Juneteenth 2023: Western Massachusetts residents mark the day
Cities and towns across western Massachusetts commemorated Juneteenth Monday with events including a Black small business and artist vendor fair at the Wistariahurst Museum in Holyoke.
Juneteenth, a day marking the emancipation of enslaved people, became a national holiday in 2021.
Chelvanaya Gabriel is an artist and Holyoke resident. They participated in the vendor fair and reflected on what the day signifies for many Black Americans.
"Juneteenth is complicated, of course, but what it means to me is celebrating being with my QTBIPOC [Queer, Trans, Black, Indigenous, People of Color] family and celebrating the ways in which we are free. And also remembering the ways in which we are not, the ways in which we haven't been historically," they said.
With her jewelry displayed at a booth on the museum lawn Trudy Monson, a lifelong Holyoke resident, discussed her family's history with enslavement.
"My dad was actually born in Marion, Alabama, on the plantation his grandfather was a slave on. We never knew that until we were almost teenagers. He never really shared it. We didn't talk about it," she said.
Monson said her father ended up becoming a teacher at John J. Lynch Middle School in Holyoke and then a professor at Holyoke Community College.
"Education was really important to him," she said, adding that Juneteenth is an opportunity for people to get educated on the history of enslavement in America.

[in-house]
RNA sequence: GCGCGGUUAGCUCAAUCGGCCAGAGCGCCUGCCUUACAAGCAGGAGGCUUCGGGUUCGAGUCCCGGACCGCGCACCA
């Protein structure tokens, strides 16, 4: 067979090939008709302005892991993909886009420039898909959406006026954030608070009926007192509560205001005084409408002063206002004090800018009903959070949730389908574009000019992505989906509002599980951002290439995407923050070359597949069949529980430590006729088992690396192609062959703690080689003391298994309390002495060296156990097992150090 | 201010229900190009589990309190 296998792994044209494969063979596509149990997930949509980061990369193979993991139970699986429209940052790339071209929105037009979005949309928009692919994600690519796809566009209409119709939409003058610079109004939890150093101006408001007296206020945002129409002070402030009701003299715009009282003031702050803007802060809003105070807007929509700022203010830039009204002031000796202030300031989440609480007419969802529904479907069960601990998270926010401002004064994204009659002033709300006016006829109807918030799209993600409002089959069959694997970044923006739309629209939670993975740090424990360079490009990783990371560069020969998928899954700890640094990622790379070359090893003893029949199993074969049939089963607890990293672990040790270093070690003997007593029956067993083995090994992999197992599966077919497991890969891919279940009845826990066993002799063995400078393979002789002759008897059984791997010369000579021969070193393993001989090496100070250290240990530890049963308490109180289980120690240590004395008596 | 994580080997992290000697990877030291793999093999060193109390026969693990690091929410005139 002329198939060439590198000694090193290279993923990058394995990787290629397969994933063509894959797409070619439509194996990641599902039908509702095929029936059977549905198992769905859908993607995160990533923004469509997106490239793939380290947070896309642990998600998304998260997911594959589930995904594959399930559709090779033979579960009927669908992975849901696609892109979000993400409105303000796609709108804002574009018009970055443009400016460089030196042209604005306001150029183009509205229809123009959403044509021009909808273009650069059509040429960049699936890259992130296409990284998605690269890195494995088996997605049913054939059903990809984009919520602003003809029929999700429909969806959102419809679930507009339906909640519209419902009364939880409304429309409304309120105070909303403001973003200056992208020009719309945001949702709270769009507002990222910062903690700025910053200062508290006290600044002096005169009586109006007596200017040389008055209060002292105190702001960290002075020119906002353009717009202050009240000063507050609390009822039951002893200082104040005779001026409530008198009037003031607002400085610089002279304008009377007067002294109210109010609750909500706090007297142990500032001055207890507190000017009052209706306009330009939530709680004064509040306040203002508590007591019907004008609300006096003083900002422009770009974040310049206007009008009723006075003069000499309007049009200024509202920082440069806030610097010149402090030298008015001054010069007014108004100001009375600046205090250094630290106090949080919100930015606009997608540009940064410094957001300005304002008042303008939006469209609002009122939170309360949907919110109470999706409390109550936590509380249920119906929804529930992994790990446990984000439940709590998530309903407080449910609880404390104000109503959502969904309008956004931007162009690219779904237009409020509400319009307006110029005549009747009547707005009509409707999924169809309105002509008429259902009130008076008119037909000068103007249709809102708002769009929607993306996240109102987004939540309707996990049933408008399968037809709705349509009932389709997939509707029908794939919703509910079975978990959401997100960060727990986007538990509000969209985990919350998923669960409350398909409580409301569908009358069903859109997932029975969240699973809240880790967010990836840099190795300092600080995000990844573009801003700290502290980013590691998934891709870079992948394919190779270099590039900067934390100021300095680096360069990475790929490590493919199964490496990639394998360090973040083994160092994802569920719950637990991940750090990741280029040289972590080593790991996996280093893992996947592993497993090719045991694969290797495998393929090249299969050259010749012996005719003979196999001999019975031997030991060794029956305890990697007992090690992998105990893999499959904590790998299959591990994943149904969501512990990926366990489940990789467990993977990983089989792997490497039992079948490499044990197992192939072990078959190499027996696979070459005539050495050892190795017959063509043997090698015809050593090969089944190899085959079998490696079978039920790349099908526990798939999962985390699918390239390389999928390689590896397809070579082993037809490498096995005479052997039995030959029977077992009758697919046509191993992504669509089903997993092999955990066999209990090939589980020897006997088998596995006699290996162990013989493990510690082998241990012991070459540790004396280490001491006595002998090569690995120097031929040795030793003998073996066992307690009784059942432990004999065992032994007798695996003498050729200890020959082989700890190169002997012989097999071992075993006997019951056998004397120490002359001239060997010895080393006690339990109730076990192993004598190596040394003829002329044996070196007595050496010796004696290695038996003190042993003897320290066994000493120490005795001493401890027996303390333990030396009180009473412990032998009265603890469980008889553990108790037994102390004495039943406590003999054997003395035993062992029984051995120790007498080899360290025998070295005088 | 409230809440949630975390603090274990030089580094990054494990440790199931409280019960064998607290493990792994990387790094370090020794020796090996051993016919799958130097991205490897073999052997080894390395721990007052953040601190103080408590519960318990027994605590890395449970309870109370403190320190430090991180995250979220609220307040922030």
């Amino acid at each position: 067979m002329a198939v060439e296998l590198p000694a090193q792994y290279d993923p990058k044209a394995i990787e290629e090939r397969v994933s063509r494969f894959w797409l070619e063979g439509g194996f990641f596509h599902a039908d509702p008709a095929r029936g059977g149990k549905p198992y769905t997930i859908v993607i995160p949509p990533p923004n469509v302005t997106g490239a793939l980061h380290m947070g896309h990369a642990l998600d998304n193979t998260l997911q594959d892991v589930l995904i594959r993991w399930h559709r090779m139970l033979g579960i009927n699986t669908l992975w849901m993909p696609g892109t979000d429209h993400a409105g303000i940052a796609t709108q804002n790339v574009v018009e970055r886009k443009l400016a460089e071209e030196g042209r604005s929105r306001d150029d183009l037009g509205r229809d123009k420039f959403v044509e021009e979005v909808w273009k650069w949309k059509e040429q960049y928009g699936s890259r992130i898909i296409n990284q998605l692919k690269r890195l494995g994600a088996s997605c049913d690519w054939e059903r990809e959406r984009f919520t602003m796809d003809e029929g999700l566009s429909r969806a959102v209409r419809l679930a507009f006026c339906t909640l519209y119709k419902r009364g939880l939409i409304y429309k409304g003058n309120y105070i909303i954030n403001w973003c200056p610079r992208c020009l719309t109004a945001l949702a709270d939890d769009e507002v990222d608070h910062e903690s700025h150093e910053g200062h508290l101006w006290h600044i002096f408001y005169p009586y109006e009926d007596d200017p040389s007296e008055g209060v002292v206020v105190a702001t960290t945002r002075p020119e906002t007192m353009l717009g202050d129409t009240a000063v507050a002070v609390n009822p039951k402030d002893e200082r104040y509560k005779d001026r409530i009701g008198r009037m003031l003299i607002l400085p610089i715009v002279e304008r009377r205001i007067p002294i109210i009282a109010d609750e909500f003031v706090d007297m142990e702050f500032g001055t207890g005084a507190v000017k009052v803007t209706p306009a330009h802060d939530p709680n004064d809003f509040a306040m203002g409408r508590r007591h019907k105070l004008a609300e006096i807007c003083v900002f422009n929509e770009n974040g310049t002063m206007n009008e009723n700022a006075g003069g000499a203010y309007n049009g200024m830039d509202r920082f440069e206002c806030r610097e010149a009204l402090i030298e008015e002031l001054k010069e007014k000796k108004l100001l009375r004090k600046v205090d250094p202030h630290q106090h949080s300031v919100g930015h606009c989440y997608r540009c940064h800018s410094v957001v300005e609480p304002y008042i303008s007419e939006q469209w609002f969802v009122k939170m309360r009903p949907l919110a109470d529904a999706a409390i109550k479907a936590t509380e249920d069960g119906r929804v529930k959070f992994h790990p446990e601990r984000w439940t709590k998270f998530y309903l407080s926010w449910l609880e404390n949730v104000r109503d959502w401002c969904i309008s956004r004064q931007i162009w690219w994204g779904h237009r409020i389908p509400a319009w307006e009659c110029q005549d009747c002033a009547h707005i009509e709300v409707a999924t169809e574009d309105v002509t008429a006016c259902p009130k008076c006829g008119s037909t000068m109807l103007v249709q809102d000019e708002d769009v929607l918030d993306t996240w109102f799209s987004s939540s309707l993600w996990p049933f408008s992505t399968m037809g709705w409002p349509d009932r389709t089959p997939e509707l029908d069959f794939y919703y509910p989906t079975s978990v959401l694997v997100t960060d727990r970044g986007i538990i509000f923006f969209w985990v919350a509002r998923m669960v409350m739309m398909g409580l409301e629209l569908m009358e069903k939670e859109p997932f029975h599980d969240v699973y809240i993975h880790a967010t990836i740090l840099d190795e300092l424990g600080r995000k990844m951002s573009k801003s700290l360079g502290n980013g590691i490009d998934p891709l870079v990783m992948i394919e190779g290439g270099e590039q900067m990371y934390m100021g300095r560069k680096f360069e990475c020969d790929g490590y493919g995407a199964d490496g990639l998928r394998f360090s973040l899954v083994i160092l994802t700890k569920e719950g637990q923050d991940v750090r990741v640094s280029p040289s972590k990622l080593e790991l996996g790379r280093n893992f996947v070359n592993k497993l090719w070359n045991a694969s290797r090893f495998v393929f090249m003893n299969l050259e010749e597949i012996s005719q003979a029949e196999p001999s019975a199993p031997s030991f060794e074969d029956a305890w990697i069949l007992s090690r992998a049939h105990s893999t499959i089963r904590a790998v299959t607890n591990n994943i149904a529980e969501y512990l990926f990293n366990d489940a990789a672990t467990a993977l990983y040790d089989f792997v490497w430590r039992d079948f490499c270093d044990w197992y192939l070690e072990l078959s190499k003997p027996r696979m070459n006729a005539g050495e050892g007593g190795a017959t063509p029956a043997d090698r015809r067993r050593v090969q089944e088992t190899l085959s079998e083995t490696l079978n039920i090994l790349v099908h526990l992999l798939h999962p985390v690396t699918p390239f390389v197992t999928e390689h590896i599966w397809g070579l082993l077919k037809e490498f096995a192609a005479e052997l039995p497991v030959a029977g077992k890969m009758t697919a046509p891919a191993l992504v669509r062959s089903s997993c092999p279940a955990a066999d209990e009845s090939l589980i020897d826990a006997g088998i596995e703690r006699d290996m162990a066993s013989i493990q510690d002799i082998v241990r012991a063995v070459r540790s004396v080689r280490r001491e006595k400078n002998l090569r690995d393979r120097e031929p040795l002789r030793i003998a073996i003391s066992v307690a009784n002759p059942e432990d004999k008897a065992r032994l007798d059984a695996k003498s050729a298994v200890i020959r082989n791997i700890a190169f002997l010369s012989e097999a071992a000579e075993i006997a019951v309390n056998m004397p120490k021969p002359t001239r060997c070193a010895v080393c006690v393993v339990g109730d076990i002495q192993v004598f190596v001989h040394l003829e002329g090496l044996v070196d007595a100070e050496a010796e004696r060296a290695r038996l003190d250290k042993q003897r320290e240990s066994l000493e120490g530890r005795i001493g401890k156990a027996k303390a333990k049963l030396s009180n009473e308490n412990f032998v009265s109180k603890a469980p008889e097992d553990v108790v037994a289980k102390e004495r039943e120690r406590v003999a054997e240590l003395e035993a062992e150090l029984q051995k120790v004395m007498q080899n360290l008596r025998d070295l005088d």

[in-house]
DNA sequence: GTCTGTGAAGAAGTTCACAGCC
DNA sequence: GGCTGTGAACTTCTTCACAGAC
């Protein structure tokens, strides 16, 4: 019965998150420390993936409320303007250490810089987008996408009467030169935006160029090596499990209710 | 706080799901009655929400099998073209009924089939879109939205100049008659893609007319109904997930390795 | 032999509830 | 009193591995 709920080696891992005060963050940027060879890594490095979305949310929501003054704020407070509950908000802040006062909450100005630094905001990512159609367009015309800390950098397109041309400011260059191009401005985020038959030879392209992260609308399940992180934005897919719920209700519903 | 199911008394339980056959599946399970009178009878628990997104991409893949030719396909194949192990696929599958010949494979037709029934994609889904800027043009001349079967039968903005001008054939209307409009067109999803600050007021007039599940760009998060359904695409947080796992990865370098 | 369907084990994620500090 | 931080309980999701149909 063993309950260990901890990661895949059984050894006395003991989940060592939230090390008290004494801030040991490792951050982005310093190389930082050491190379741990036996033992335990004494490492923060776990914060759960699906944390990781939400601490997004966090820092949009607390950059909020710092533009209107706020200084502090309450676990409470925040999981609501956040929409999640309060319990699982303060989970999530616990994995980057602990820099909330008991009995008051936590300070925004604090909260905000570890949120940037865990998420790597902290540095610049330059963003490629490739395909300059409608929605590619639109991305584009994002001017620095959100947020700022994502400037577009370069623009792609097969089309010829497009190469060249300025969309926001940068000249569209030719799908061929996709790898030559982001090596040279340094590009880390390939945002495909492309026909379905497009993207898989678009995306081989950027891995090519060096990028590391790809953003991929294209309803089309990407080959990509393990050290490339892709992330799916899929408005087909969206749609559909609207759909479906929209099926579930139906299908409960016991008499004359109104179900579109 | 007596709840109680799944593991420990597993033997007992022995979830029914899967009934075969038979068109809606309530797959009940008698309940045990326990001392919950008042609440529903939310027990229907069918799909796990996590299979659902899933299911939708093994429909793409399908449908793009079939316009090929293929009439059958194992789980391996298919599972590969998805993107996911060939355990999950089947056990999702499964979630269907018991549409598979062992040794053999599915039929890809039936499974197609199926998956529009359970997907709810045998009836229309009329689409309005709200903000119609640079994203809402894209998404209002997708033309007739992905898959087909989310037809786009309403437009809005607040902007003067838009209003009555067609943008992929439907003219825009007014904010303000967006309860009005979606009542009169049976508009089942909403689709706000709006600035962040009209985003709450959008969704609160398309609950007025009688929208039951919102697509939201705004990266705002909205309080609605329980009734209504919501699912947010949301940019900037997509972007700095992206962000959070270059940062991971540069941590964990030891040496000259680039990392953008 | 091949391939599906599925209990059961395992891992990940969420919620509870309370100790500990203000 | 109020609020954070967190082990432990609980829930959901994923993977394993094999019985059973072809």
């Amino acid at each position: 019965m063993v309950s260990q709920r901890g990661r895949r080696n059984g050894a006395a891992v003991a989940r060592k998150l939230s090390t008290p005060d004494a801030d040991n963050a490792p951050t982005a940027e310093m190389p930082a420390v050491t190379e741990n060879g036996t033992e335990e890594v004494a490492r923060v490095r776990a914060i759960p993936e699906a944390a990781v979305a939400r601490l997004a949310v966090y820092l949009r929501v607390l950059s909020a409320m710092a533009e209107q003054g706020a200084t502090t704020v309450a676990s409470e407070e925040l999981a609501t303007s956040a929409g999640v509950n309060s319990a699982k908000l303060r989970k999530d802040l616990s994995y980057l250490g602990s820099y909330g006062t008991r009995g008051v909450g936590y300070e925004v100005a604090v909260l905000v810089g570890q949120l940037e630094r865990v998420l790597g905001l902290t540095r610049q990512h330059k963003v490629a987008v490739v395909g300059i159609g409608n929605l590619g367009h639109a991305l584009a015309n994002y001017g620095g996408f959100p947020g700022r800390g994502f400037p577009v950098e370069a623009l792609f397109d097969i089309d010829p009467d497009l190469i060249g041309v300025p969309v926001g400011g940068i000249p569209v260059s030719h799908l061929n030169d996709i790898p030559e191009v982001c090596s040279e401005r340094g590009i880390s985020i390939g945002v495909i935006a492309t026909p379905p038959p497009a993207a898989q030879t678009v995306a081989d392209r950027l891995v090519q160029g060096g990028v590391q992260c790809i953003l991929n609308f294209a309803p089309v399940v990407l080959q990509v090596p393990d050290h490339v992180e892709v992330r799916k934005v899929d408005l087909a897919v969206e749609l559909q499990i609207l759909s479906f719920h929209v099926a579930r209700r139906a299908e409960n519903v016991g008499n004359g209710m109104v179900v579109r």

"It's slow, but they're learning. It took me a while before I learned about it, so I'm hoping by doing stuff like this, other people will learn about it also," she said referring to Juneteenth events in the region.
Danielle Winters an artist, musician and art teacher in Springfield, had several of her art pieces for sale at the vendor fair. She said her work is inspired by her experience as a young, Black, queer person.
"All of it for me comes from a place of existing in this matrix sort of world where they tell us that things are different from day one of slavery, when it's the exact same, just a different coat of paint," she said. "I deal a lot with feeling like... I'm kind of alone in the matrix. So it's really nice to have events like this and connect with other Black people who are having similar experiences and just find community, so you can stay sane."
Other activities ranging from a concert at Symphony Hall in Springfield and a walking tour organized by the David Ruggels Center in the Florence were held in the region.